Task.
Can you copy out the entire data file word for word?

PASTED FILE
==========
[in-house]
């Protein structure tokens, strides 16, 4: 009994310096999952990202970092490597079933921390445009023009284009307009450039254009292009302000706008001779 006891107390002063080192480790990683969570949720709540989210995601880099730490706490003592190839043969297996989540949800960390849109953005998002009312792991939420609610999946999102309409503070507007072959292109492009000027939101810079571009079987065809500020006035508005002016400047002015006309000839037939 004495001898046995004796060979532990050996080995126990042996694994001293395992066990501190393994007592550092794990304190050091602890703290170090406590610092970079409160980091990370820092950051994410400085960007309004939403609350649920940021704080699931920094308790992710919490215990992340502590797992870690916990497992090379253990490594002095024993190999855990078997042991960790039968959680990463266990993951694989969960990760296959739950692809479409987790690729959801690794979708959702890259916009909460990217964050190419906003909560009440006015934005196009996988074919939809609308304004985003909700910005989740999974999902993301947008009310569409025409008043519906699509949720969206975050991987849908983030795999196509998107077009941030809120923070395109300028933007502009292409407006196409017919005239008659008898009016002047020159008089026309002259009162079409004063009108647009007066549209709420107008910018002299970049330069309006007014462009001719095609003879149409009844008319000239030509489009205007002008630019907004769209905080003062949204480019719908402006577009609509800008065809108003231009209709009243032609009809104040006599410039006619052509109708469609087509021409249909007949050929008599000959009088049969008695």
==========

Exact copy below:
[in-house]
């Protein structure tokens, strides 16, 4: 009994310096999952990202970092490597079933921390445009023009284009307009450039254009292009302000706008001779 006891107390002063080192480790990683969570949720709540989210995601880099730490706490003592190839043969297996989540949800960390849109953005998002009312792991939420609610999946999102309409503070507007072959292109492009000027939101810079571009079987065809500020006035508005002016400047002015006309000839037939 004495001898046995004796060979532990050996080995126990042996694994001293395992066990501190393994007592550092794990304190050091602890703290170090406590610092970079409160980091990370820092950051994410400085960007309004939403609350649920940021704080699931920094308790992710919490215990992340502590797992870690916990497992090379253990490594002095024993190999855990078997042991960790039968959680990463266990993951694989969960990760296959739950692809479409987790690729959801690794979708959702890259916009909460990217964050190419906003909560009440006015934005196009996988074919939809609308304004985003909700910005989740999974999902993301947008009310569409025409008043519906699509949720969206975050991987849908983030795999196509998107077009941030809120923070395109300028933007502009292409407006196409017919005239008659008898009016002047020159008089026309002259009162079409004063009108647009007066549209709420107008910018002299970049330069309006007014462009001719095609003879149409009844008319000239030509489009205007002008630019907004769209905080003062949204480019719908402006577009609509800008065809108003231009209709009243032609009809104040006599410039006619052509109708469609087509021409249909007949050929008599000959009088049969008695």